Best people drive Yark Automotive Group's achievements

Auto dealer employs 450 people, sells 11 brands of vehicles

  • BIZ-YARK12p-Doug-Kearns

    Doug Kearns began washing cars for Yark at age 17 and worked his way to vice president of the company.

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  • At Toledo’s Yark Automotive Group, which sells 11 brands of vehicles including Jeeps, the most valuable assets aren’t the shiny new four-wheeled products hot off the assembly line.

    No, the company’s most treasured possessions, in which it invests much time and money, are its 450 employees.

    “You can build buildings and order the inventory and do all the different things you do, but without good people none of this is possible,” Yark Vice President Doug Kearns said of the company’s many accomplishments, including being northwest Ohio and southeast Michigan’s new and used vehicle sales volume leader for 22 consecutive years, a streak that was extended in 2016.

    So, it is not surprising that Yark Automotive has been named the top company in the large business category for the Toledo area’s 2017 Top Workplaces competition. Yark also finished atop the field the previous year in the category, which is for employers with 300 or more workers.

    SPECIAL: Top Workplaces 2017

    When Yark Automotive owner John Yark and his late brother, Jim, started the company in 1981 with a single Oldsmobile dealership, they realized that the way they were ultimately going to be successful was by having the best people, Mr. Yark said.

    Yark’s philosophy “is a lot of different things, but I think the most important thing is the employees feel like they’re valued by the organization and we communicate to them what’s going on at the dealership,” Mr. Yark said. “And we also make them part of the operation, not so much managing it, but having input that we listen to.”

    Mr. Kearns said “the dealership group has always put an emphasis on recruiting and retaining the best people in all the different positions in the dealership.” The company cultivates it workforce through training, new technologies, and career paths leading to management opportunities, he added.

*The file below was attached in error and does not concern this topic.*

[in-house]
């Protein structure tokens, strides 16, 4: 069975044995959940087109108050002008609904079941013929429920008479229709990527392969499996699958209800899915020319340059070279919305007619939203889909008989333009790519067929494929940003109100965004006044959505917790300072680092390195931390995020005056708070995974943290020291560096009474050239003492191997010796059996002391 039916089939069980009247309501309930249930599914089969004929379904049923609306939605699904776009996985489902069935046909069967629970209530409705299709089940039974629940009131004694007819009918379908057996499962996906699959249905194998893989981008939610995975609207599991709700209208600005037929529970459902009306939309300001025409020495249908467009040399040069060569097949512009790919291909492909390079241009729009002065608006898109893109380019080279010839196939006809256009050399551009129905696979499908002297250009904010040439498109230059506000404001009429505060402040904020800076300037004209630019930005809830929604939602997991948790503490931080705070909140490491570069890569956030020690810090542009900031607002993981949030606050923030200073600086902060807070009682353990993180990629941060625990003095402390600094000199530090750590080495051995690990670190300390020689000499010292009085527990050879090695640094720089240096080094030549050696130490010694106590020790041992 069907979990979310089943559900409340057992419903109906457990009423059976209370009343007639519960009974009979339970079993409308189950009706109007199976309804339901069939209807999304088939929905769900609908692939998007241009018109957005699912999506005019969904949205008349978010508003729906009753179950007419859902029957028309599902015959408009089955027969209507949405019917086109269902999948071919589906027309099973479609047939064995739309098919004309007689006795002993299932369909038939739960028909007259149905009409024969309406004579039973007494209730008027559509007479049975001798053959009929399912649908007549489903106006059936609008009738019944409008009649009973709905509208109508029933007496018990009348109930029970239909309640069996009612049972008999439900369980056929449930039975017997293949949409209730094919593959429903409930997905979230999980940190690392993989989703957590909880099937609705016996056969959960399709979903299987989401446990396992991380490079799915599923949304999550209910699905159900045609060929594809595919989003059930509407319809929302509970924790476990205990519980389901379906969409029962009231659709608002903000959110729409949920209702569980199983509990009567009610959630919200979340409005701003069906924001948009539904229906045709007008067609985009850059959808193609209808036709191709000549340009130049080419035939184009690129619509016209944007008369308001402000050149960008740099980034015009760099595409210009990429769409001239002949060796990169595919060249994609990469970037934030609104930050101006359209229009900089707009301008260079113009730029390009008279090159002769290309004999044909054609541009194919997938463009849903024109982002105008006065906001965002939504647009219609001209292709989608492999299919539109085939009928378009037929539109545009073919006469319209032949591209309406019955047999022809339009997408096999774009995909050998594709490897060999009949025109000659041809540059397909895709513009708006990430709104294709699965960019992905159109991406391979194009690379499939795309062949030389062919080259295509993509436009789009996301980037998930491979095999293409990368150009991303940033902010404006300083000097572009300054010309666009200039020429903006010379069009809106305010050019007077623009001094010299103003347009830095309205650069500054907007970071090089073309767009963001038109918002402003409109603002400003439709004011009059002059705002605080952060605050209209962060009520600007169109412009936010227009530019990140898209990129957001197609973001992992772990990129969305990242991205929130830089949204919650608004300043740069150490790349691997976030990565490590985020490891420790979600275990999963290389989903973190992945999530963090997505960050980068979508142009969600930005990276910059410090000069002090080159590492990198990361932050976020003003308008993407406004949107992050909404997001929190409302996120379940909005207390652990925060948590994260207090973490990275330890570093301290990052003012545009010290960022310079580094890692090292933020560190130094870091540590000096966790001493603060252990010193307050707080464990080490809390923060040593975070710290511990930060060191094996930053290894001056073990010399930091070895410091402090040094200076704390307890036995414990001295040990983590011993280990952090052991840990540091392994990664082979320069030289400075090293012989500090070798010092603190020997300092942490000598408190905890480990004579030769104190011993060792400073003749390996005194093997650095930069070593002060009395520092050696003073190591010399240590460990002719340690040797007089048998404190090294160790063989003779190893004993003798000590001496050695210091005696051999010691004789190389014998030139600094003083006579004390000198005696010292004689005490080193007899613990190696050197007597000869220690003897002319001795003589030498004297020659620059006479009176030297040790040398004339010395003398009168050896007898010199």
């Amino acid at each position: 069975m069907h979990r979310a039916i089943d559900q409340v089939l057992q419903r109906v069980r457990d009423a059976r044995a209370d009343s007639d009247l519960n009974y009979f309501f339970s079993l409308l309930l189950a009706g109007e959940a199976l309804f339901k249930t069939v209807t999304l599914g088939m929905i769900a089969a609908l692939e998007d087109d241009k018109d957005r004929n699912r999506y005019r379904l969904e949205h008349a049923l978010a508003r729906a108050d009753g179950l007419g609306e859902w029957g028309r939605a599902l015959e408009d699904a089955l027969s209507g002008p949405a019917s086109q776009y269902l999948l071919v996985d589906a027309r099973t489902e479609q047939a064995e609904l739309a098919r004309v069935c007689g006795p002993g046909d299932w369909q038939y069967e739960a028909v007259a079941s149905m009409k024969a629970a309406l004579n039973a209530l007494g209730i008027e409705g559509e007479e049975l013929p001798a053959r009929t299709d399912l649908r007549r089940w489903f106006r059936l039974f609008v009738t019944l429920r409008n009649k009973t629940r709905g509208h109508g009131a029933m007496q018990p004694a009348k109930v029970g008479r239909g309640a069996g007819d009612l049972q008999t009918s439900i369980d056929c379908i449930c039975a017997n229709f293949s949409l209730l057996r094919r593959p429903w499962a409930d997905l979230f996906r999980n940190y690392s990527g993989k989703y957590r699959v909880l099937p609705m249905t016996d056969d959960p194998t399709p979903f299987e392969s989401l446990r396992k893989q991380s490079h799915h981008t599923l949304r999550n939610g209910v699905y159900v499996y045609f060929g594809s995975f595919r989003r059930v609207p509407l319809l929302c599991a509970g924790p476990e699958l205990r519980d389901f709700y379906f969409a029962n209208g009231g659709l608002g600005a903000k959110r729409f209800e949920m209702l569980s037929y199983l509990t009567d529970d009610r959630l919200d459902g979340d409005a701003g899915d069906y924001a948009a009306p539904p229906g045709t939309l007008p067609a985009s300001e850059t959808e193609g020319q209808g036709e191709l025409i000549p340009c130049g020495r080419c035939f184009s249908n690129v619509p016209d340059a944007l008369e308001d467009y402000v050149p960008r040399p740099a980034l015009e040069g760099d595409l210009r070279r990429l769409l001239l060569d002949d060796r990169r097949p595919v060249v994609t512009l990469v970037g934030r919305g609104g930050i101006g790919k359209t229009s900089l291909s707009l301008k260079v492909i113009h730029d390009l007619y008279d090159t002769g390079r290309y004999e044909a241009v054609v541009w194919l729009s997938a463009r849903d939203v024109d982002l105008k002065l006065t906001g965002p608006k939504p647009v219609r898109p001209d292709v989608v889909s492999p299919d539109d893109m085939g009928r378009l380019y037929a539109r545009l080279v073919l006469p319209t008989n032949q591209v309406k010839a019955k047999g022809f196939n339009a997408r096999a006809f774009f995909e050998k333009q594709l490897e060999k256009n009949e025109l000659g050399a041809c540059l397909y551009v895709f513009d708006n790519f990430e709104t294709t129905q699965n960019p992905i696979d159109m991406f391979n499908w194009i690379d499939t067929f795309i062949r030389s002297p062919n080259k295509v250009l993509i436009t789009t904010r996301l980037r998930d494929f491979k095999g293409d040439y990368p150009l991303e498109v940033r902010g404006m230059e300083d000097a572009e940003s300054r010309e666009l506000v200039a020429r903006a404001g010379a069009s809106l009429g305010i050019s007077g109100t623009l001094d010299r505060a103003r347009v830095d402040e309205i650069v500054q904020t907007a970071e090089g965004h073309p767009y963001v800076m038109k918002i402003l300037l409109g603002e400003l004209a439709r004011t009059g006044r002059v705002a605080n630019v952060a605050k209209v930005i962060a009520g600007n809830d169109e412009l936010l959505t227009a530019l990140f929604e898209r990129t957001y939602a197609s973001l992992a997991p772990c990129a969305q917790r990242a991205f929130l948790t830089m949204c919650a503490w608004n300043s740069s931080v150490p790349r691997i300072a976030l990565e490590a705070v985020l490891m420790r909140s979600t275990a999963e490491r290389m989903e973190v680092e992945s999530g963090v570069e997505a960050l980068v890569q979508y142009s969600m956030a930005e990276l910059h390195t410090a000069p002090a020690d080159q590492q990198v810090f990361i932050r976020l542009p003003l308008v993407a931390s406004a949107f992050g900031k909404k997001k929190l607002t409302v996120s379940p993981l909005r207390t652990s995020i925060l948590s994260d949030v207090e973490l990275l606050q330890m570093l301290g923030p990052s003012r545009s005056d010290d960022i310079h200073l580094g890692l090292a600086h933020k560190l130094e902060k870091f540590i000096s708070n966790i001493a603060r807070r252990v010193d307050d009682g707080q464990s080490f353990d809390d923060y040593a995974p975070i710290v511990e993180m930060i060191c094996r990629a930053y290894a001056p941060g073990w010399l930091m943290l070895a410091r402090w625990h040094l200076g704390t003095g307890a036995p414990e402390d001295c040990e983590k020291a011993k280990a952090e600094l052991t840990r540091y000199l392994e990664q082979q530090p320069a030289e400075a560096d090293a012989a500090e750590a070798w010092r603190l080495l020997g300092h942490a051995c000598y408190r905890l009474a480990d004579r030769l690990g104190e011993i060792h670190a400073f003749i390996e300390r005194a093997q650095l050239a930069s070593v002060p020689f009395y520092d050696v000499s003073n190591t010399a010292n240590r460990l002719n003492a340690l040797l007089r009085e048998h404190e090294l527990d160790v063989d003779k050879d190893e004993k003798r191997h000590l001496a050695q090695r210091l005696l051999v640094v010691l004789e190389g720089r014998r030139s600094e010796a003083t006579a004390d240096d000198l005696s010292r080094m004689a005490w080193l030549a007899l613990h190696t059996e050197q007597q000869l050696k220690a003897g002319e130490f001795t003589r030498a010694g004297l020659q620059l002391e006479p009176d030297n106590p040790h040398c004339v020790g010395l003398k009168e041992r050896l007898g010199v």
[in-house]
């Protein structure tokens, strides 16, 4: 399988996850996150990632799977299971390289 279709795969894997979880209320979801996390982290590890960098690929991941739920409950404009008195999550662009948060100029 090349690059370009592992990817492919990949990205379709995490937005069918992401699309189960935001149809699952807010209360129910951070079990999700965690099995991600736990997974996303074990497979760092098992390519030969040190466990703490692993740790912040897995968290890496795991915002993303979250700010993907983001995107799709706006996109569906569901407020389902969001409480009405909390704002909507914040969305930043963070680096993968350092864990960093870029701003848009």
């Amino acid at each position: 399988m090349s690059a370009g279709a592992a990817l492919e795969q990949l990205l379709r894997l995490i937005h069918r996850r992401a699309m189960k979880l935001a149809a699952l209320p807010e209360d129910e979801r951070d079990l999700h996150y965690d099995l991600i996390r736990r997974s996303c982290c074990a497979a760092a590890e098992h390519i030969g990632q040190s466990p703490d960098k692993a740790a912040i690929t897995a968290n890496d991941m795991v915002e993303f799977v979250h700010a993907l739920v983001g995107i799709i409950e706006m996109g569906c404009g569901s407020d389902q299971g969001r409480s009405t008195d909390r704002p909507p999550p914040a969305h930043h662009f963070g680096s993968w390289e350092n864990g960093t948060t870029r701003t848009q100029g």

But its efforts also have included other retention ideas, such as incentive programs on top of the standard compensation plan, perks, community involvement, individual recognition programs, company parties and luncheons, and team-building exercises.

    Yark, 6019 Central Ave. in Sylvania Township, has all outward signs of a big successful company. It had $400 million in revenues in 2016, has given more than $1 million to local charities over the last 11 years, sold nearly 13,000 vehicles last year, and recently had five of its seven stores named “Best Dealership To Work For” by Automotive News. Its Subaru dealership named No. 1 on the list of 100 “Best Dealerships to Work For.”

    But the company does not rest on its laurels.

    After receiving the “Best Dealership to Work For” accolades, the company purchased the survey data to learn what pushed its Subaru dealership to the pinnacle and how much was needed to get its other two stores in the Top 100 list.

    Even though it’s in the Top Workplaces large business category, Yark remains family owned and strives hard to instill a family-like atmosphere in its workplace.

    “At the end of the day, it’s about making it more than a job. We want it to be a career and we want you to feel like part of an extended family,” Mr. Kearns said.

    Yark employees surveyed by WorkplaceDynamics, which partnered with The Blade for the Top Workplaces awards, apparently feel the family love.

    “I am allowed to make decisions that are beneficial to [Yark Automotive Group]. No micro-management,” one employee wrote.

    “I am given the tools and training I need to accomplish my goals and grow our company. We work as a team and it’s fun showing up everyday,” another wrote. The program does not identify employee comments with names.

    Mr. Kearns can relate to those sentiments because 30 years ago he might have been one of those writing such things. He started at the bottom at age 17 and worked his way to vice president. “I hired Doug to wash cars for me in the body shop in the early ’80s. Then he went to college, got out, and came back to work for us,” Mr. Yark said.

    That is part of Yark’s formula for success, he added.

    “We take service advisers and they end up being service managers, and then we take salespeople and move them up into our finance department,” Mr. Kearns said. “Very early on, Jim and John got it — that our people were going to be a big key to our success.”

    Contact Jon Chavez at: or 419-724-6128.